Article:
I also endorse the DCC claim. Wiring is so simple, No block switches, and the multiple wiring feeds that they entail. And no real necessity for a control panel whichputs the throttle and engine control in your hands not on a board removed from where you are working. You need to develop some soldering skill if you have not done that before but it is not a hard to do and with your eye for detail it should be a snap.

    There are many "how-to" books in the hobby shops. A couple that I started with are the "Basic Model Railroad Benchwork" and Basic Wiring for Model Railroaders" from Kalmbach (Model Railroader Magazine. In fact the December issue on page 134 has a big list of books that they publish. Your LHS will also have some not listed here. (If you do opt for DCC you should also get the "DCC Handook" from Digitrax). And as Pete and Jon have pointed out before, you have Shamus, Tyson, Casey, Pete and the rest of the super guys (and gals) at your fingertips.

    Look forward to seeing a plan:) :) :)
  10. shamus

    shamus Registered Member

    Hi Val,
    Don't get worried about any part of it, just get the basic benchwork done and some track down, then ask questions about the part you want to do next. We won't be far away us little lot.:D


  11. jon-monon

    jon-monon Active Member

    See, I toldja we(Shamus)'ll talk you through it. I'll bet we(Shamus) could talk you through rebuilding a steam engine! :D :D :D
  12. 60103

    60103 Pooh Bah

    There are two model railroad clubs in your area that are having OPEN HOUSES this weekend. (Dec. 1)
    York Rly Modellers, 5 Oakland Ave (off Wilson E of Weston Rd @ CPR tracks)
    Scarborough Model RRers, 17 Jeavons Ave.

    There should be no wiring problems with the streetcar line as long as you use the overhead wire. There are a couple of tricks for multiple car operation using DC that we'll share when you get to it.
  13. jon-monon

    jon-monon Active Member

    Oh, ya, you basically got three wires with traction, so you can run two trains independantly on one track without DCC. You can play Adams family!
  14. Tyson Rayles

    Tyson Rayles Active Member

    Val listen carefully, here's the plan. You invite Shamus, Casey and Pete over for Thanksgiving and you don't let em' leave till the layout is done! :p :D :rolleyes: :D See how easy that was? :D :D :D
  15. spitfire

    spitfire Active Member

    Thanks everyone! What a great response. This is why I think this is the BEST of all the forums. I'm going to get busy on my trackplan right now. I should have said before that I am planning to use DCC since it all seems so much less complicated, and in a way, more prototypical since you're actually driving your train - does that make sense?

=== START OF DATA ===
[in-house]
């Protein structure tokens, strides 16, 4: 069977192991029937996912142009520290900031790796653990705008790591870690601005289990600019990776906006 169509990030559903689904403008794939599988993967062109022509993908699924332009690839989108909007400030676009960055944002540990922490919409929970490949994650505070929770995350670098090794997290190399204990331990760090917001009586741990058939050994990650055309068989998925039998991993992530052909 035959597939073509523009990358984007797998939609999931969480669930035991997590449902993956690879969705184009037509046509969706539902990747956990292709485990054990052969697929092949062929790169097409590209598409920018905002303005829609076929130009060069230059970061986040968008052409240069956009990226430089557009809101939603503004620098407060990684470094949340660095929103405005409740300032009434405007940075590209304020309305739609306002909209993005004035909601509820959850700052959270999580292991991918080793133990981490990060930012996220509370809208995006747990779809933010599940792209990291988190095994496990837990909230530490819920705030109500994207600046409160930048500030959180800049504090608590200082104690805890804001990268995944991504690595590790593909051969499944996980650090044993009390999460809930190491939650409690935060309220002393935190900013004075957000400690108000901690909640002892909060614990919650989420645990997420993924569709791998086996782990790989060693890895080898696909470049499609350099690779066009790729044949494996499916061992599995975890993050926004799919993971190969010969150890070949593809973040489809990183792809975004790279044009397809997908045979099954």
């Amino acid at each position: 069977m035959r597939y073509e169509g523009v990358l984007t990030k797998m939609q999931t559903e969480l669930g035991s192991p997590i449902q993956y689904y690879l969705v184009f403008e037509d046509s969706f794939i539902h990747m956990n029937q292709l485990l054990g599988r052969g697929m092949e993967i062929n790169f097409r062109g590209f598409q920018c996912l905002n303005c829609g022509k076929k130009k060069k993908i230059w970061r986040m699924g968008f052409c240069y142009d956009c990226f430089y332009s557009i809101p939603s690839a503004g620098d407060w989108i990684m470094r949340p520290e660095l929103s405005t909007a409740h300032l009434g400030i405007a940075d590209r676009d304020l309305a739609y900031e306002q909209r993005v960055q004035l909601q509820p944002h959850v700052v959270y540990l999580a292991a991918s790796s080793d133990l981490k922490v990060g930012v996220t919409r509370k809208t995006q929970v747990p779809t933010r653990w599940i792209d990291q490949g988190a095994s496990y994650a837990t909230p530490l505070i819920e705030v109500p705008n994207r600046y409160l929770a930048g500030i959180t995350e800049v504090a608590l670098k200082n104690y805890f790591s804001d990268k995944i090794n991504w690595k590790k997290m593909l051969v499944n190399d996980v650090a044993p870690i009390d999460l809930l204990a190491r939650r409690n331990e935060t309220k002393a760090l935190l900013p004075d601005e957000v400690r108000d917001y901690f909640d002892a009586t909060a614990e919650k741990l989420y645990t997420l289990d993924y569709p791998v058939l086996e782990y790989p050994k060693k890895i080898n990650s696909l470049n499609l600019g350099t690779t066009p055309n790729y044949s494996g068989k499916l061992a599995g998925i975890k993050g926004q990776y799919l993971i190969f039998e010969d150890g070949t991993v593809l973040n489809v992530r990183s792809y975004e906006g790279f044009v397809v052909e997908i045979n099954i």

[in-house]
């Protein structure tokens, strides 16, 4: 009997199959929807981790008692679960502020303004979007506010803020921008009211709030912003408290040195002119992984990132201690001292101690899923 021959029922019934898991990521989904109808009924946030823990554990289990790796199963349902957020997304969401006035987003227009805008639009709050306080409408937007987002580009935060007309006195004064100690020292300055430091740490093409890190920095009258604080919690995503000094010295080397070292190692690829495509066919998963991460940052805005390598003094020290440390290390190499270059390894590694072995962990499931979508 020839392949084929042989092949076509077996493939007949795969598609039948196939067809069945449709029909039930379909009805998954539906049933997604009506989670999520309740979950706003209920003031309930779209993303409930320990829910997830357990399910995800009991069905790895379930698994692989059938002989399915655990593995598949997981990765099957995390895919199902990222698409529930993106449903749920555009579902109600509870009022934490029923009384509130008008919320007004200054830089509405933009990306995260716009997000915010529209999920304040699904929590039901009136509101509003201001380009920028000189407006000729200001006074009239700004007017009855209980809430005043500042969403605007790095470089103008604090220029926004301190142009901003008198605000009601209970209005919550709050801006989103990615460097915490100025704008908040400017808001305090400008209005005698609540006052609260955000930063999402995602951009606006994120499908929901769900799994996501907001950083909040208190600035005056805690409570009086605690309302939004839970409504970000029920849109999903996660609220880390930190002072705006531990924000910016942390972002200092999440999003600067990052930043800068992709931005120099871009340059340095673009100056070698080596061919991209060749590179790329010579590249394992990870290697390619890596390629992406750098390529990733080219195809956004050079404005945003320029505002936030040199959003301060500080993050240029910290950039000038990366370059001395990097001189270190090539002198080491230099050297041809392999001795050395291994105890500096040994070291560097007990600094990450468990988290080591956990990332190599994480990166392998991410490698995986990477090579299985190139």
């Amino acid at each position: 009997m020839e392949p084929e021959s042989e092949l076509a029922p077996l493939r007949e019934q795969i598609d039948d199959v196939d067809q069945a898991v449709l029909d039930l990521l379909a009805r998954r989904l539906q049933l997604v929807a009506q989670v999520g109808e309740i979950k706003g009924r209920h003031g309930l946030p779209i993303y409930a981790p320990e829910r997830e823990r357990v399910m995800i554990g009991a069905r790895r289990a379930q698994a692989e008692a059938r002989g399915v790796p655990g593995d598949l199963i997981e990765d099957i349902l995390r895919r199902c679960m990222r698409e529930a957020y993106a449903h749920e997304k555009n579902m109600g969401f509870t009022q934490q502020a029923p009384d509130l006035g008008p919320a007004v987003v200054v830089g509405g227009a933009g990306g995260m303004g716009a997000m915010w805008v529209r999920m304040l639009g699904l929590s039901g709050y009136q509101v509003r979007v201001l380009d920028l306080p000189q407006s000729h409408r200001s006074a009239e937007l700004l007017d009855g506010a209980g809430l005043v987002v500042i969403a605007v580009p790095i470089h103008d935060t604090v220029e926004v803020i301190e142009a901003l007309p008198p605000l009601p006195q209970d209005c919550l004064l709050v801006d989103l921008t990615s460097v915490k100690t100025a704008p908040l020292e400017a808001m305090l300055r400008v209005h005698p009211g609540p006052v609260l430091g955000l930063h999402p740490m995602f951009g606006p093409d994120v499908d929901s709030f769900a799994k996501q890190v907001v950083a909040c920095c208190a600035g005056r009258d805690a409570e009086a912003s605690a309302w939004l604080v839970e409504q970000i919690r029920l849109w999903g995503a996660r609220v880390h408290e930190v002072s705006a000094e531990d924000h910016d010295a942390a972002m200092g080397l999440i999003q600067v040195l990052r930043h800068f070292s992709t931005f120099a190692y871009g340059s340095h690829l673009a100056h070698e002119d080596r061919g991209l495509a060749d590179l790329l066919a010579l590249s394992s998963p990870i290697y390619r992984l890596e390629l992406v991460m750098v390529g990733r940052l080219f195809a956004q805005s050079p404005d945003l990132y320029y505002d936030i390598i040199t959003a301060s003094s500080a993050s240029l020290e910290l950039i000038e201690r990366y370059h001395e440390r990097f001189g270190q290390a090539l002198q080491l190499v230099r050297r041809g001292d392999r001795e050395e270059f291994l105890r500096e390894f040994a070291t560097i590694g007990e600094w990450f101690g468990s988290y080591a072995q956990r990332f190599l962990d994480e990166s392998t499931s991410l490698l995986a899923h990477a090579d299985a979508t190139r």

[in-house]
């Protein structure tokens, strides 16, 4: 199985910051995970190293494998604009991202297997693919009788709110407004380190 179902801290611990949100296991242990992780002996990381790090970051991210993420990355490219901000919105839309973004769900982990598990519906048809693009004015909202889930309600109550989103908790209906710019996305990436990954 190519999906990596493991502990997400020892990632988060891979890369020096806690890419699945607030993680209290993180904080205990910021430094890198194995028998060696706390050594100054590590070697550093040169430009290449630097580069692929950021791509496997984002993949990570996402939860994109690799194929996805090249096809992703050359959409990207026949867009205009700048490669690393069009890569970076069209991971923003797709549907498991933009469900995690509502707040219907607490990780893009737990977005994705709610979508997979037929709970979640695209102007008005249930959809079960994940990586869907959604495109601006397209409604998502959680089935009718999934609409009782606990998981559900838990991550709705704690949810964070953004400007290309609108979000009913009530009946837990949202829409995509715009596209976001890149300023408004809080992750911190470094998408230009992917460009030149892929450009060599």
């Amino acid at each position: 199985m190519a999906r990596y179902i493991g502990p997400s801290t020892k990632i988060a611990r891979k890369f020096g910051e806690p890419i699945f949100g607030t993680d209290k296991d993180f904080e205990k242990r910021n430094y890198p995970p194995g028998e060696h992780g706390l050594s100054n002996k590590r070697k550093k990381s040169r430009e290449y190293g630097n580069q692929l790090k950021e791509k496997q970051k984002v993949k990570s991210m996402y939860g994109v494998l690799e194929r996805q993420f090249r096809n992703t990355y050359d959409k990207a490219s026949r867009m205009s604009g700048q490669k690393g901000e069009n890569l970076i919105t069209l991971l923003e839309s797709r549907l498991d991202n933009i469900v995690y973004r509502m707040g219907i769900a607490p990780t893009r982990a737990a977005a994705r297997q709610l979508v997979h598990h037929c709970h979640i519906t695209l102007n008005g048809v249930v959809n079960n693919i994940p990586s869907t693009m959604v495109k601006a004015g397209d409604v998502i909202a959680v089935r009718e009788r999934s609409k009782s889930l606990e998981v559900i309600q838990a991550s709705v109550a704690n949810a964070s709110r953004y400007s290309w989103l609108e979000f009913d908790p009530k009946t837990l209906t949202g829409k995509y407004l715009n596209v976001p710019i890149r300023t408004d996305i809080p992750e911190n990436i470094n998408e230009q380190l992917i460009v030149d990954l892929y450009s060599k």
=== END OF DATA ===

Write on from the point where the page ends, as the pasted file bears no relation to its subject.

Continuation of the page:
David (aka 60103) thanks for the open house info. I will definitely check out at least the York one.

    Matt - I meant to get to the show this past weekend but couldn't.

    Tyson - I like your idea the best! You, Shamus, Casey, Pete, Jon, David, Matt and my friend Chris (for the overhead wiring) are all invited to my place! I'll supply the food and beverages of choice - you supply the expertise!

    See you all Friday!

    :D Val
  16. interurban

    interurban Active Member

    hello hello sombody mention TURKEY??????:D :D :D

    I`m there in a flash.
    Hey Val, Looks like you have a BIG winter project:) :) :)
    Are computers good or what??
    Listen get out the measuring tape and put down a drawing of room avalible, write down the "must have " and lets see were they will go on the Drawing .
    Is`nt it fun OOOOOOO the sleepless nights.

    Talk to you soon

    PS are we having cranberry??:D :D ;) ;) :p
  17. 60103

    60103 Pooh Bah

    Val: next door to the York Rly Modellers, at 7 Oakland, is one of the oldest HO clubs in Toronto, the Delaware and Rutland. I think they model a Steam/Diesel era while York is fairly modern.
    (I thought one Open House in the southeast and one in the northwest -- one would be close enough.)
  18. jon-monon

    jon-monon Active Member

    OK, I'll supervise the peanut gallery and make sure the beer doesn't get warm while the others do all taht experts stuff you mentioned :D :D :D
  19. spitfire

    spitfire Active Member

    Raht on Jon!

    :D Val
  20. Matthyro

    Matthyro Will always be re-membered

    While Jon does the MAIN supervising, others can do the woodwork, track laying and sceniking but just give me a pile of empty cereal boxes, some white glue and thos $1 acrylic paints and I will make some buildings for you